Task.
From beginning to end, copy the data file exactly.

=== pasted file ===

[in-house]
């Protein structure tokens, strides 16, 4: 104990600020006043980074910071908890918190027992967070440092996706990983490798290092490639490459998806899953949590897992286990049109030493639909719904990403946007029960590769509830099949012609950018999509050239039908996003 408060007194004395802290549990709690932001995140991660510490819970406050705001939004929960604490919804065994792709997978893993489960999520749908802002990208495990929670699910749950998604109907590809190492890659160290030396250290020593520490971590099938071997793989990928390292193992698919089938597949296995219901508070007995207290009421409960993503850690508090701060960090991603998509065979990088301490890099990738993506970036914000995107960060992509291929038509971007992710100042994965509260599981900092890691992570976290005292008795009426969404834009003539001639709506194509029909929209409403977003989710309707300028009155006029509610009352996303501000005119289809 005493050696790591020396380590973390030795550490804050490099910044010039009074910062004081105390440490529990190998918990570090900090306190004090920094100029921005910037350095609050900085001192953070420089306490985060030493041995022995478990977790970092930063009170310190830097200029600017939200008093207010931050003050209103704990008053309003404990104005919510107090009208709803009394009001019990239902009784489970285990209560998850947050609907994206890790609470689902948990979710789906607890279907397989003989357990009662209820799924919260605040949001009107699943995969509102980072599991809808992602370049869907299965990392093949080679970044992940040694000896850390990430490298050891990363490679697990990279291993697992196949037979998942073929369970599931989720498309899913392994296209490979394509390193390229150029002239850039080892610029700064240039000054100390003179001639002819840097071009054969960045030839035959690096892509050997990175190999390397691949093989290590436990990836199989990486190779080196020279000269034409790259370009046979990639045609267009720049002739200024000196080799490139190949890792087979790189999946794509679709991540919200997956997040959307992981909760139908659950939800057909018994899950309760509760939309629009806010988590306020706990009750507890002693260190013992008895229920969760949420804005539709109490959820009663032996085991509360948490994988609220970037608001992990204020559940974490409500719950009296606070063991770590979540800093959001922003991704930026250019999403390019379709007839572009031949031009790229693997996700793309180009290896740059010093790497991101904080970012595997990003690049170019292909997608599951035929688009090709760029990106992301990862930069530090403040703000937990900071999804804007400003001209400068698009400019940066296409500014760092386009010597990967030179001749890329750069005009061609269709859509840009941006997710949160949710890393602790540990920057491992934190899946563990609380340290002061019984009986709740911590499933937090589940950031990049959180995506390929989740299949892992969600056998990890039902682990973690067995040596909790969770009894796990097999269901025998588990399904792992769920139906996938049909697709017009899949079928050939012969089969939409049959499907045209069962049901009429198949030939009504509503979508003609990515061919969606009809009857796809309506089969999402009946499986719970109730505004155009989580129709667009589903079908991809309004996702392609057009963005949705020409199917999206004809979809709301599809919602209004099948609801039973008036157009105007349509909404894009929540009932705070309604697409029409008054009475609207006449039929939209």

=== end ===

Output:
[in-house]
């Protein structure tokens, strides 16, 4: 104990600020006043980074910071908890918190027992967070440092996706990983490798290092490639490459998806899953949590897992286990049109030493639909719904990403946007029960590769509830099949012609950018999509050239039908996003 408060007194004395802290549990709690932001995140991660510490819970406050705001939004929960604490919804065994792709997978893993489960999520749908802002990208495990929670699910749950998604109907590809190492890659160290030396250290020593520490971590099938071997793989990928390292193992698919089938597949296995219901508070007995207290009421409960993503850690508090701060960090991603998509065979990088301490890099990738993506970036914000995107960060992509291929038509971007992710100042994965509260599981900092890691992570976290005292008795009426969404834009003539001639709506194509029909929209409403977003989710309707300028009155006029509610009352996303501000005119289809 005493050696790591020396380590973390030795550490804050490099910044010039009074910062004081105390440490529990190998918990570090900090306190004090920094100029921005910037350095609050900085001192953070420089306490985060030493041995022995478990977790970092930063009170310190830097200029600017939200008093207010931050003050209103704990008053309003404990104005919510107090009208709803009394009001019990239902009784489970285990209560998850947050609907994206890790609470689902948990979710789906607890279907397989003989357990009662209820799924919260605040949001009107699943995969509102980072599991809808992602370049869907299965990392093949080679970044992940040694000896850390990430490298050891990363490679697990990279291993697992196949037979998942073929369970599931989720498309899913392994296209490979394509390193390229150029002239850039080892610029700064240039000054100390003179001639002819840097071009054969960045030839035959690096892509050997990175190999390397691949093989290590436990990836199989990486190779080196020279000269034409790259370009046979990639045609267009720049002739200024000196080799490139190949890792087979790189999946794509679709991540919200997956997040959307992981909760139908659950939800057909018994899950309760509760939309629009806010988590306020706990009750507890002693260190013992008895229920969760949420804005539709109490959820009663032996085991509360948490994988609220970037608001992990204020559940974490409500719950009296606070063991770590979540800093959001922003991704930026250019999403390019379709007839572009031949031009790229693997996700793309180009290896740059010093790497991101904080970012595997990003690049170019292909997608599951035929688009090709760029990106992301990862930069530090403040703000937990900071999804804007400003001209400068698009400019940066296409500014760092386009010597990967030179001749890329750069005009061609269709859509840009941006997710949160949710890393602790540990920057491992934190899946563990609380340290002061019984009986709740911590499933937090589940950031990049959180995506390929989740299949892992969600056998990890039902682990973690067995040596909790969770009894796990097999269901025998588990399904792992769920139906996938049909697709017009899949079928050939012969089969939409049959499907045209069962049901009429198949030939009504509503979508003609990515061919969606009809009857796809309506089969999402009946499986719970109730505004155009989580129709667009589903079908991809309004996702392609057009963005949705020409199917999206004809979809709301599809919602209004099948609801039973008036157009105007349509909404894009929540009932705070309604697409029409008054009475609207006449039929939209």